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AM, 2016 11:May

A Polite Bribe: Paul, In His Own Words

To navigate the waters of Pauline New Testament studies has been both an adventure and cautionary tale. There is an abundance of material beginning with unknown NT sources, traditions, methodologies, points of departure, and terms that have come to define them: Catholic, Lutheran, Evangelical, New Paul Perspective, Paul and Empire, Post Colonial Studies, etc.

Once I had reached critical mass in Pauline Scholarship, I thought it best to explore the subject from my own expertise, Narrative Analysis. Using the fragments of Pauline letters, not to build a theology – something I frankly felt would be impossible with such a protean character – but to reconstruct an alternative story to the Acts of The Apostles.

Moreover, to stay consistent with this enterprise and express the message in the spirit and tone more reflective of the Lukan writings themselves, along with oral traditions of the time, I decided to write this in a narrator style or in a spoken language; the same that would be heard in the documentary itself, dulling the corners of argument for the fluidity of story sequence.

In light of the many limitations of historical mapping, this narrative approach would trust the propitious effects of what story does best when simply read and heard. It speaks unfiltered through narrative context, relying on human empathy, offering the opportunity for pure reaction, in this case with Paul’s voice as storyteller, not Luke.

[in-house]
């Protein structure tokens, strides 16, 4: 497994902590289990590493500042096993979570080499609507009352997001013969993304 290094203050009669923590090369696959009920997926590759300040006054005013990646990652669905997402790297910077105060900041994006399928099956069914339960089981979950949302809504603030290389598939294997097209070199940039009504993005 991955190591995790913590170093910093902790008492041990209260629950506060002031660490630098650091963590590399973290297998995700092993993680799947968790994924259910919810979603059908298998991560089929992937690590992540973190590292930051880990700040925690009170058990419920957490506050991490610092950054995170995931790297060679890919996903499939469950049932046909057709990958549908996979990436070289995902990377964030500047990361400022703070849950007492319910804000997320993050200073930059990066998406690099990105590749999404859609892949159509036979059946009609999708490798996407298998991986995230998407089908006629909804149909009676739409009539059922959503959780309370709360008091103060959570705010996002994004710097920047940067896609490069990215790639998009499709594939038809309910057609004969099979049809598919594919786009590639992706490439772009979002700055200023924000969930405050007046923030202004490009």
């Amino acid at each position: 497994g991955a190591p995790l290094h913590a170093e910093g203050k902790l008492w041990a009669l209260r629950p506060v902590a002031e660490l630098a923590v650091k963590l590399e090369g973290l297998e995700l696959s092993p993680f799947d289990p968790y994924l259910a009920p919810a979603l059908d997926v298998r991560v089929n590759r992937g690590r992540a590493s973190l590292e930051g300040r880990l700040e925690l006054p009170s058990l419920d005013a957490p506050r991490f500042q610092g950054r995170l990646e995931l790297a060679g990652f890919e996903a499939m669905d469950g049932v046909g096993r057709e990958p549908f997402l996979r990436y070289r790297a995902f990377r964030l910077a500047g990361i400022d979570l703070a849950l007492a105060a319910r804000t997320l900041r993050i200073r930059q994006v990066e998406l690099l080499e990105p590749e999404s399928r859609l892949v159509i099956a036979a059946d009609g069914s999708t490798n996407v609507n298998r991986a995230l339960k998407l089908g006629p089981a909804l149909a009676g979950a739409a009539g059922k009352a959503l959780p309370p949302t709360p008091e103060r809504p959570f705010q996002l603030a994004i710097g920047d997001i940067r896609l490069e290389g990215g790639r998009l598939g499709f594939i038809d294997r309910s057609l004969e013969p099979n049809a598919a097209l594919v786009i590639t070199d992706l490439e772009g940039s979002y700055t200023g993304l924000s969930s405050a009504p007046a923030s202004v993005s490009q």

Finally, I chartered this course in order that an audience could first experience a new perspective and the world of colors, emotions, and ideas it embodies, before rushing to defensive analysis. Though I have provided notes and the historical trajectories of further scholarship to support the conclusions point by point.

In the end, my arrival at this narrative, was solely a discovery born of the text themselves, but the changing paradigms of my own thought and on how the material was best understood in its cause and effect arrangement, thematic framing, and believablity of characters motivating the story itself. -Writer Director Robert Orlando

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Make a donation Dr. Witherington unexpectantly lost his daughter, Christy at the age of 32 this year. The Christy Ann Witherington Scholarship at Asbury Theological Seminary will support female students who are taking the M.A. in Biblical or Theological Studies, or the M. Div. or PhD in Biblical Studies. Please consider making a tax-deduxtible donation in support of this cause.

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